The Lonely Planet guidebook for Chile and Easter Island mentions “If there’s one thing you absolutely have to check out while you’re on Easter Island, it’s a traditional dance show” and I agree. The two troupes “Kari Kari” and “Matatoa” both perform many times during the week and provide a wonderful way to round out a day of taking in the sights of Easter Island. Not only is this entertainment for the visitors, but also it is a vessel to educate both visitors as well as young Rapa Nui children about the history and the culture of Easter Island through dances, costumes and body paintings of the Rapa Nui as they pass down from one generation to the next.
Although both the troupes are from Rapa Nui, the sights and sounds are different. Kari Kari over powers the senses with elaborate costumes and the number of musicians and dancers. The show we watched involved a lot of audience participation and was quite enjoyable but my wife and I both felt it to be a little overly commercial and instead preferred Matatoa (we ended up seeing Matatoa twice on different nights and both times the show was excellent). For me the guitar riffs combined with the beautiful singing and polynesian style dancing was not only a great balance, but also I loved the warm interaction of the dancers and the musicians with the audience and enjoyed photographing the show very much.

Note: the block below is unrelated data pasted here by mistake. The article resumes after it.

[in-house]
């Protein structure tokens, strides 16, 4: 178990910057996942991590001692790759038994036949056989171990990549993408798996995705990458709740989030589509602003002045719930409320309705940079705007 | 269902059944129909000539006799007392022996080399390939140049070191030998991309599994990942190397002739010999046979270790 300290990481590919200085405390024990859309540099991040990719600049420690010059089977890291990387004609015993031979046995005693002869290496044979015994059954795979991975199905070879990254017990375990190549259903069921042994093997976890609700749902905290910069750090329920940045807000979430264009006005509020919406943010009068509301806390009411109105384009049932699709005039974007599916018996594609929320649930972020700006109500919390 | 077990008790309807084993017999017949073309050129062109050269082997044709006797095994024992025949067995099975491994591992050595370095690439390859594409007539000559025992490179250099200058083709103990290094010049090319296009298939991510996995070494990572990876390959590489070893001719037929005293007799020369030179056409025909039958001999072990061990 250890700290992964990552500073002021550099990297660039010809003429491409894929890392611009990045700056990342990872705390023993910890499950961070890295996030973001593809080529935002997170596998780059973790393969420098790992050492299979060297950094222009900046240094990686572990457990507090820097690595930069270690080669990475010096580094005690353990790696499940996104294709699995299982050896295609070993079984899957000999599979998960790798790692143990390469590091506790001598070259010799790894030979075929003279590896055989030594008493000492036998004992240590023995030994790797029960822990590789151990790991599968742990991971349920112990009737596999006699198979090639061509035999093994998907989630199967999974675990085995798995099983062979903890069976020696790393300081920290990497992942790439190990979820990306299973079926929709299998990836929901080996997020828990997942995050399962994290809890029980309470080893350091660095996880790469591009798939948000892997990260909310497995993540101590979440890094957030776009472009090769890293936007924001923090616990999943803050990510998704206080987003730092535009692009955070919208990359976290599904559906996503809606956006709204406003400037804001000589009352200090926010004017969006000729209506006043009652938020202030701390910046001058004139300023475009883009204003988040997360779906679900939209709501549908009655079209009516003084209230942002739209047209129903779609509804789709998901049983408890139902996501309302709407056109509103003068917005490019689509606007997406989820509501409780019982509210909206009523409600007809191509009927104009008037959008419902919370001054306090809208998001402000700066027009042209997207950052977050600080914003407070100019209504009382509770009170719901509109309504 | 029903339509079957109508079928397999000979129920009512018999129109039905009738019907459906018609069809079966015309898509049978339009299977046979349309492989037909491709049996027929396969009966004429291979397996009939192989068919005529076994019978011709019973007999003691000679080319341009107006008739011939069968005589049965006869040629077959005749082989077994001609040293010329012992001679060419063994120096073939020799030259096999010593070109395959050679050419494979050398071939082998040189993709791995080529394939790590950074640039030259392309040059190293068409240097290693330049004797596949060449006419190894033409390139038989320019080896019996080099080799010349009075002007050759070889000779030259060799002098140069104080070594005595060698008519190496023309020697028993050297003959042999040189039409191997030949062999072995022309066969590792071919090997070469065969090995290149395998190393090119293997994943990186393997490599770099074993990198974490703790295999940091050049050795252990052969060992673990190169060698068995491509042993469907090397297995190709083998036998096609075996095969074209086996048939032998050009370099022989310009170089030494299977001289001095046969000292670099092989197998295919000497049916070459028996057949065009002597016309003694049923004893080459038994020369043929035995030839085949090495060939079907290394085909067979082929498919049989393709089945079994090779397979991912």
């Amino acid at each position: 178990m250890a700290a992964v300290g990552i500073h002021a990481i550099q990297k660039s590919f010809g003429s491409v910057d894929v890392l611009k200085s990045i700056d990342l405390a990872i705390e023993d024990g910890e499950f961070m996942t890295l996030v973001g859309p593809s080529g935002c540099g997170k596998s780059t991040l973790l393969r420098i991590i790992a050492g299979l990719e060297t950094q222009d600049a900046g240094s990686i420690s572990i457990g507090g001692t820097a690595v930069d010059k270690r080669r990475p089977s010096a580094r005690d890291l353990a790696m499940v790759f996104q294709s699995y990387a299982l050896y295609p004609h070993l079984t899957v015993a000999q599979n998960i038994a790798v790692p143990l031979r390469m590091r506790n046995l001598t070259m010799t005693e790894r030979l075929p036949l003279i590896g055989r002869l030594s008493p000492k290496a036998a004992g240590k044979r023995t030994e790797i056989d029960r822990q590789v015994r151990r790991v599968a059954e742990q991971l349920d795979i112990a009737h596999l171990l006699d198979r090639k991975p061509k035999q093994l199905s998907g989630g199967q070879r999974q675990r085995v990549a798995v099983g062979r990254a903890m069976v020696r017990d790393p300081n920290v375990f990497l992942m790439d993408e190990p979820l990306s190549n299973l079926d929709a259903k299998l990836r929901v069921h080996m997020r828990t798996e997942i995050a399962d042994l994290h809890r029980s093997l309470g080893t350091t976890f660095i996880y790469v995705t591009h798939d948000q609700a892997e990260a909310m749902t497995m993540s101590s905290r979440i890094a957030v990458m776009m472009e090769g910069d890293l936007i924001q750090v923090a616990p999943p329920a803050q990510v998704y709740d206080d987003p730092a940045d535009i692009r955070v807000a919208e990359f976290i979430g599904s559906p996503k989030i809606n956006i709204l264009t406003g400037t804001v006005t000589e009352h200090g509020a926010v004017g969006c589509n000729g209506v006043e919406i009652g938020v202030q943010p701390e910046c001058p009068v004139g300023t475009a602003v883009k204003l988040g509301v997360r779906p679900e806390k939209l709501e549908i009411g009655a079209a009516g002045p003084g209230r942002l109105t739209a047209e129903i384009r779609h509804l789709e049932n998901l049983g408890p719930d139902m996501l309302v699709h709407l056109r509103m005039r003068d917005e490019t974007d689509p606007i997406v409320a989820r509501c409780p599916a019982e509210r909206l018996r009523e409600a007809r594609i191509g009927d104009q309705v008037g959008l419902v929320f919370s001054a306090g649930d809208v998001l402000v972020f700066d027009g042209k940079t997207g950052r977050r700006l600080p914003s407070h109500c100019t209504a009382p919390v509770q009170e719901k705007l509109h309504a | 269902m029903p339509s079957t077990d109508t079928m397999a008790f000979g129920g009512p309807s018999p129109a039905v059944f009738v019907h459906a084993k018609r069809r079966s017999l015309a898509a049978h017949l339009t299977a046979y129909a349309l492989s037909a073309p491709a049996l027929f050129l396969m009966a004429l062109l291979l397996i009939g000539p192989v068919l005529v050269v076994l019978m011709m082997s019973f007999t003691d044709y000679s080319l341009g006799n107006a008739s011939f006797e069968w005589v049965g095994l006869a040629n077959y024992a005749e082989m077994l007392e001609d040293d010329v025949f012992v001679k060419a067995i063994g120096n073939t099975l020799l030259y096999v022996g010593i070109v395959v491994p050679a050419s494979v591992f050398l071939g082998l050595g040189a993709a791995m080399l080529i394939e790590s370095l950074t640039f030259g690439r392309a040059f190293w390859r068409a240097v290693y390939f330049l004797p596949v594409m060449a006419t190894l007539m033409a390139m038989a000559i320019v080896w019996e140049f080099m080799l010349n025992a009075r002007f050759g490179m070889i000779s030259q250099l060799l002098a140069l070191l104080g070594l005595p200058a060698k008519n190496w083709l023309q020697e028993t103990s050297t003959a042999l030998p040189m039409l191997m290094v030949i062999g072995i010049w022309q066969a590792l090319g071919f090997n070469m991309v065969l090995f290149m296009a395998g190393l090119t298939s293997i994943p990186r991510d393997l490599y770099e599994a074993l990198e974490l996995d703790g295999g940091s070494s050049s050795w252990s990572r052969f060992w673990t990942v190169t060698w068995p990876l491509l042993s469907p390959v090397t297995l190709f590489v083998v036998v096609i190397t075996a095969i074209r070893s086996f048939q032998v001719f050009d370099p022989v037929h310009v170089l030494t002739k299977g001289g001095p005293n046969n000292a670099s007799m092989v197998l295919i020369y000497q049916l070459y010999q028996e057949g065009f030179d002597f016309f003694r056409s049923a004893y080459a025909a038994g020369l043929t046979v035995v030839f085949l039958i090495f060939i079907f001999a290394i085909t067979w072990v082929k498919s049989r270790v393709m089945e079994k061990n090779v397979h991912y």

Our biggest regret about our trip to Rapa Nui has been about not buying the Matatoa CD and DVD after the show (we wanted to keep our luggage at a minimum level as we had just started our round the world trip). Upon returning to Japan we tried very hard but have been unable to find the CD and DVD although we were able to find a few of their songs on youtube. Our favorites include “Tagi Tagi“, “Here ma ‘ohi“, “Hiva“, “Henua“, “A he ra koe“, and one I don’t know the title to. I am sure there are more but these were the only ones we could find 😉 Watching these videos will provide you with a sense of Rapa Nui culture and give a glimpse of what people long for in this remote island in the middle of the Pacific Ocean.
Lonely Planet was right one more time when they said “you’ll have a lump in your throat the day you leave“. We look forward to going back!